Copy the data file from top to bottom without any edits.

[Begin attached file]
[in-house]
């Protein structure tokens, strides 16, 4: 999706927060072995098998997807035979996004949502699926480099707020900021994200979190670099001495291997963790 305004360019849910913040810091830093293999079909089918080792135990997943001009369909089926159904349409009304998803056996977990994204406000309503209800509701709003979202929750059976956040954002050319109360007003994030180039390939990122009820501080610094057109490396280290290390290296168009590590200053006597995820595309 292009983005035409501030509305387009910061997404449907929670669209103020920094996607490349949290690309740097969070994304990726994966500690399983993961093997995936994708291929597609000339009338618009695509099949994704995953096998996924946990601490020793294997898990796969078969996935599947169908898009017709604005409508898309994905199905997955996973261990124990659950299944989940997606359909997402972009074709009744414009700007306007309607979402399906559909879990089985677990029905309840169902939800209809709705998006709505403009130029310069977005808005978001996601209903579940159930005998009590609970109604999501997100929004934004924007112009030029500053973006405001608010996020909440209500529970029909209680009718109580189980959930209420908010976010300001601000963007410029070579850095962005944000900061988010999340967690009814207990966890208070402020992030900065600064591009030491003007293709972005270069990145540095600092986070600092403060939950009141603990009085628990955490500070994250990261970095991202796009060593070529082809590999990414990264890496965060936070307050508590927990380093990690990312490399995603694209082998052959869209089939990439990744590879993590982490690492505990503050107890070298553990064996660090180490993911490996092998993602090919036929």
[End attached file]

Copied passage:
[in-house]
């Protein structure tokens, strides 16, 4: 999706927060072995098998997807035979996004949502699926480099707020900021994200979190670099001495291997963790 305004360019849910913040810091830093293999079909089918080792135990997943001009369909089926159904349409009304998803056996977990994204406000309503209800509701709003979202929750059976956040954002050319109360007003994030180039390939990122009820501080610094057109490396280290290390290296168009590590200053006597995820595309 292009983005035409501030509305387009910061997404449907929670669209103020920094996607490349949290690309740097969070994304990726994966500690399983993961093997995936994708291929597609000339009338618009695509099949994704995953096998996924946990601490020793294997898990796969078969996935599947169908898009017709604005409508898309994905199905997955996973261990124990659950299944989940997606359909997402972009074709009744414009700007306007309607979402399906559909879990089985677990029905309840169902939800209809709705998006709505403009130029310069977005808005978001996601209903579940159930005998009590609970109604999501997100929004934004924007112009030029500053973006405001608010996020909440209500529970029909209680009718109580189980959930209420908010976010300001601000963007410029070579850095962005944000900061988010999340967690009814207990966890208070402020992030900065600064591009030491003007293709972005270069990145540095600092986070600092403060939950009141603990009085628990955490500070994250990261970095991202796009060593070529082809590999990414990264890496965060936070307050508590927990380093990690990312490399995603694209082998052959869209089939990439990744590879993590982490690492505990503050107890070298553990064996660090180490993911490996092998993602090919036929």